Tom Downey: [The former congressman from New York -- and Clinton-Gore advisor -- compliments McCain on his positions with regard to money in politics, but takes issue with the Senator's earlier comments on the Democrats cheering during President Bush's State of the Union. Downey says the reason the Democrats "staunchly opposed [the legislation], was that it was fundamentally a bad idea. If the President had the courage to show up with a real plan," things might have been different.

McCain: I thank you for your friendship and your service of many years....The President, when I was with him, began his speeches on the subject saying that the Social Security Trust Fund was broken, and we have to fix it... Were the private savings account too heavily involved? [Maybe, though McCain thinks they're not a bad idea.] I knew that we were in trouble, and I understand why the Democrats stood up and cheered, but I'm not sure that 20 years ago you would have had the same reaction. [And, he allows, it could just as well have been Republicans cheering]

Question: [Questioner introduces himself as being born in Iran, and having come to the U.S. when he was 18 -- to the "Land of Liberty." He says the last five years have significantly diminished his feeling that America is still the Land of Liberty.] "As a man of peace, I'm disturbed, you think that Iran having a nuclear weapon would disturb the balance power, but Israel, Pakistan, India, etc. [having them wouldn't.] It sounds disingenuous.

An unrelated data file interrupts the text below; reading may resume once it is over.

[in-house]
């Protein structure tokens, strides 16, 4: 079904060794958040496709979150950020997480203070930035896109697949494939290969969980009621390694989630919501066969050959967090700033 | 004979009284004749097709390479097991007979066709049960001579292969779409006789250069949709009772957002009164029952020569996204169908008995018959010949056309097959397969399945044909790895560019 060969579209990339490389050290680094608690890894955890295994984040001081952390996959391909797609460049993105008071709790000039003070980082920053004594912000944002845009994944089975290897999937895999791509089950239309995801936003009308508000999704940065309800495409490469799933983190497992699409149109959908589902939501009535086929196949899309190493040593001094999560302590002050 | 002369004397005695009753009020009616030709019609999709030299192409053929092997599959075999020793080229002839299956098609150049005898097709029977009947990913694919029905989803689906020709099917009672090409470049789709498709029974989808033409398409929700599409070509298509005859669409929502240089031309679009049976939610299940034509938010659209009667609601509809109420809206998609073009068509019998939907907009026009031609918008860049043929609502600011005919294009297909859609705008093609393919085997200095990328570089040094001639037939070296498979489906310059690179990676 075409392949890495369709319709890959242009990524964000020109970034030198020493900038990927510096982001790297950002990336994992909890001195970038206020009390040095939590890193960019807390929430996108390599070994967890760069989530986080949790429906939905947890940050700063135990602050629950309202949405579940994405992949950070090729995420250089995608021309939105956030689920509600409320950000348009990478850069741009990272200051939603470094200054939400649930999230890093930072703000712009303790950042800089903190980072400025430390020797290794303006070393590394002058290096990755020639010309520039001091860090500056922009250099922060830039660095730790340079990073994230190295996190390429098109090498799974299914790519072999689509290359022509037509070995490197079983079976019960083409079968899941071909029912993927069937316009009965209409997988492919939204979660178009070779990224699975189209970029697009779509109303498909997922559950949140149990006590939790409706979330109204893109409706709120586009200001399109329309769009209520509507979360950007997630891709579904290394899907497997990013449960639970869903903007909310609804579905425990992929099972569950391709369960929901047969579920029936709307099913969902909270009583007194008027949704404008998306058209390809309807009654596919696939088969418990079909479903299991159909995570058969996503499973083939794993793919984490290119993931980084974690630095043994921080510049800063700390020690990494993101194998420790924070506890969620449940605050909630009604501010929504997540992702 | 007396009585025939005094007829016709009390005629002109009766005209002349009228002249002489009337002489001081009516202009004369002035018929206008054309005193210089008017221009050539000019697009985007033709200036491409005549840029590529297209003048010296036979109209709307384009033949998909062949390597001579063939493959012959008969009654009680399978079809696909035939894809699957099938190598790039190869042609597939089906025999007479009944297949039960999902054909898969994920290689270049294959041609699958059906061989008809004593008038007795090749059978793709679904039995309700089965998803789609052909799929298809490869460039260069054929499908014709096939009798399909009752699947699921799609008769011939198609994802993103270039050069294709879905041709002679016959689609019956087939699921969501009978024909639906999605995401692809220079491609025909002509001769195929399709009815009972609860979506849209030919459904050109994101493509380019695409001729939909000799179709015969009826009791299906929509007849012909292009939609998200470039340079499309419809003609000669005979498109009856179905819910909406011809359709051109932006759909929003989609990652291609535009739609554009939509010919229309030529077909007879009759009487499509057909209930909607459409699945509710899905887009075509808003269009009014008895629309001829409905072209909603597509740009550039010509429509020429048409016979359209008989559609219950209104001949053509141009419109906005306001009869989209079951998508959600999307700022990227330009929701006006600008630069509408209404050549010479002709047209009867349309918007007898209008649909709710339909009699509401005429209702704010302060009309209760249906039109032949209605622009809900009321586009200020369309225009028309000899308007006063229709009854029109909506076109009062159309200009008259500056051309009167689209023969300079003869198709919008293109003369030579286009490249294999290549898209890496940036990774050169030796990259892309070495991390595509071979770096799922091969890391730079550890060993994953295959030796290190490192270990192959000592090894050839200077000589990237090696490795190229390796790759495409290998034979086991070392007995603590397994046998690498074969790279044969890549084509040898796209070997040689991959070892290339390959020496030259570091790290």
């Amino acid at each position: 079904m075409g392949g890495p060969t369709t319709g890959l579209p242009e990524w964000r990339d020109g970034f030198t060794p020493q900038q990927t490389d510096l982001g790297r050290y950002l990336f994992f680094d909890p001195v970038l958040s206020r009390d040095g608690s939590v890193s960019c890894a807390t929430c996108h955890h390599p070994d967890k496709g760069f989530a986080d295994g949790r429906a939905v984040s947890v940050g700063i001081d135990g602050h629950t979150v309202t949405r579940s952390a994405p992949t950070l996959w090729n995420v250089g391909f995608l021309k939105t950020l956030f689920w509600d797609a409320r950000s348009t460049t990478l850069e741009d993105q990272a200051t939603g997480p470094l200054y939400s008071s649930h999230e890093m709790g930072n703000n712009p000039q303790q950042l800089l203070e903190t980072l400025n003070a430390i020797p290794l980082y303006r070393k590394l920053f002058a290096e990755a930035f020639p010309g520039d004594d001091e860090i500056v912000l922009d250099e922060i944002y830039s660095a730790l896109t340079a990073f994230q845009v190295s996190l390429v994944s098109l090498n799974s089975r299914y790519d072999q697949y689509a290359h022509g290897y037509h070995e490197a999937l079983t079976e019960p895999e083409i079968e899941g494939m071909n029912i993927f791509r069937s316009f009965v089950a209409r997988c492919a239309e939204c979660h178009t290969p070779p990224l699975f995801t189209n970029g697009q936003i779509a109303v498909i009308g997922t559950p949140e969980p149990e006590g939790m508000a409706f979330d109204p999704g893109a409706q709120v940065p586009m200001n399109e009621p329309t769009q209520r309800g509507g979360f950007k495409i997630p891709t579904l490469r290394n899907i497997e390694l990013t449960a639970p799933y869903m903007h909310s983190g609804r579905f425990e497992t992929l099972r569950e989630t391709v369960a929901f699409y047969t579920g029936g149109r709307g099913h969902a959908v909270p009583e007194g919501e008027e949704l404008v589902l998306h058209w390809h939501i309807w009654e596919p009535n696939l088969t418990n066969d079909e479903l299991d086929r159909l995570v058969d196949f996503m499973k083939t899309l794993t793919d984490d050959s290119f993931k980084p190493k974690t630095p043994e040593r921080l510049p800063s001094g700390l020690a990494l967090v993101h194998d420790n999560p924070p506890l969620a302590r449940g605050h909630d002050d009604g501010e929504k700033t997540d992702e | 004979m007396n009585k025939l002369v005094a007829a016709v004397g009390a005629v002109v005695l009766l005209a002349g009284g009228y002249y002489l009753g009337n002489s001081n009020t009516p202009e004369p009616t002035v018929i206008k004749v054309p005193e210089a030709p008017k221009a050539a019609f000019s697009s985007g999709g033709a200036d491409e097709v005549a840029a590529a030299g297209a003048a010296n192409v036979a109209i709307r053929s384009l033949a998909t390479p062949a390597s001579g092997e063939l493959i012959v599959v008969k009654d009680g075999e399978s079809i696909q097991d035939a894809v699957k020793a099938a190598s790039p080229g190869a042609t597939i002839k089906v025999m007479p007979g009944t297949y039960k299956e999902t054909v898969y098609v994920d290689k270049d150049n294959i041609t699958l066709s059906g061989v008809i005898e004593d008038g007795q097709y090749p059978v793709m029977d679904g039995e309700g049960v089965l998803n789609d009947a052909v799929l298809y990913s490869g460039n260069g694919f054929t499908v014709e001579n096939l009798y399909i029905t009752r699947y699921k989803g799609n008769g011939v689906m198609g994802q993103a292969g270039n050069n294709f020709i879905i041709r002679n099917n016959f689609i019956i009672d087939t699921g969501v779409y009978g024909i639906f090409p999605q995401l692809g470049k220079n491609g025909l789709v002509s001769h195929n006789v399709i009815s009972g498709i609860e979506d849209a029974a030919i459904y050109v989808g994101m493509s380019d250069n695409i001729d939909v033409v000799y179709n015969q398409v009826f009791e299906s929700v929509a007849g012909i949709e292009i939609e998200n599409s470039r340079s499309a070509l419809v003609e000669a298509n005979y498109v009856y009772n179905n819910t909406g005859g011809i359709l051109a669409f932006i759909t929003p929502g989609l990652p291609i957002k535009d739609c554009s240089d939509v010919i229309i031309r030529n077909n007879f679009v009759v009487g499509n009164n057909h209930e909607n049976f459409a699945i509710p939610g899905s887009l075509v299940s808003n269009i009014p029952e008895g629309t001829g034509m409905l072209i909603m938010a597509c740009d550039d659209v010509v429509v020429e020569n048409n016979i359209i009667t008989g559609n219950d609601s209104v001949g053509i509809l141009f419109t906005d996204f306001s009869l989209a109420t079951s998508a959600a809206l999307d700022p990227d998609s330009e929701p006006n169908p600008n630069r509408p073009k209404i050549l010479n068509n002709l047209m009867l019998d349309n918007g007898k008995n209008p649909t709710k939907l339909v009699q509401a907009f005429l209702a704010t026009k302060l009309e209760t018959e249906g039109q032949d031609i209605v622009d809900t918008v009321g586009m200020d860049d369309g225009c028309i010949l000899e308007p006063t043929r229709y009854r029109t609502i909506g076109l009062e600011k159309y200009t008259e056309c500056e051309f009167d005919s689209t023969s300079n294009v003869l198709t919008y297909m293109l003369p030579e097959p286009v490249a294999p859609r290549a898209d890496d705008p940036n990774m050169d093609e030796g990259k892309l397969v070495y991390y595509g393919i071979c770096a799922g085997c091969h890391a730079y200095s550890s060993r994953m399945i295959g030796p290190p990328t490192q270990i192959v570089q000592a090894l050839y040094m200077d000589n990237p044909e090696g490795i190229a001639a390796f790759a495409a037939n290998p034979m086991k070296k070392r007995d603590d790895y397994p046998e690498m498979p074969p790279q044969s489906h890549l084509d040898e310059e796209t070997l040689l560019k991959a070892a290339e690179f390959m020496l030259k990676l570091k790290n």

McCain: You're welcome to your view, but none of those countries have announced their dedication to the extinction of their neighbor.... If Iran somehow had a freely elected democratic candidate [who did not say they were against the state of Israel,] I would not be nearly alarmed as I am.... The day the Iranian government says we're going to live in peace, that's the day I'll look more favorably [on them.]

[Closing]: I'd like to say we face numerous challenges, both foreign and domestic.... On the foreign policy front, just a few years ago we look back on as golden era. Domestically, it's time that we Americans got back on track.... We have a lot of work to do. But I am fundamentally an optimist. I still travel around the world and in most cases people look up to America. We're a long way from the end of history, as far as America is concerned.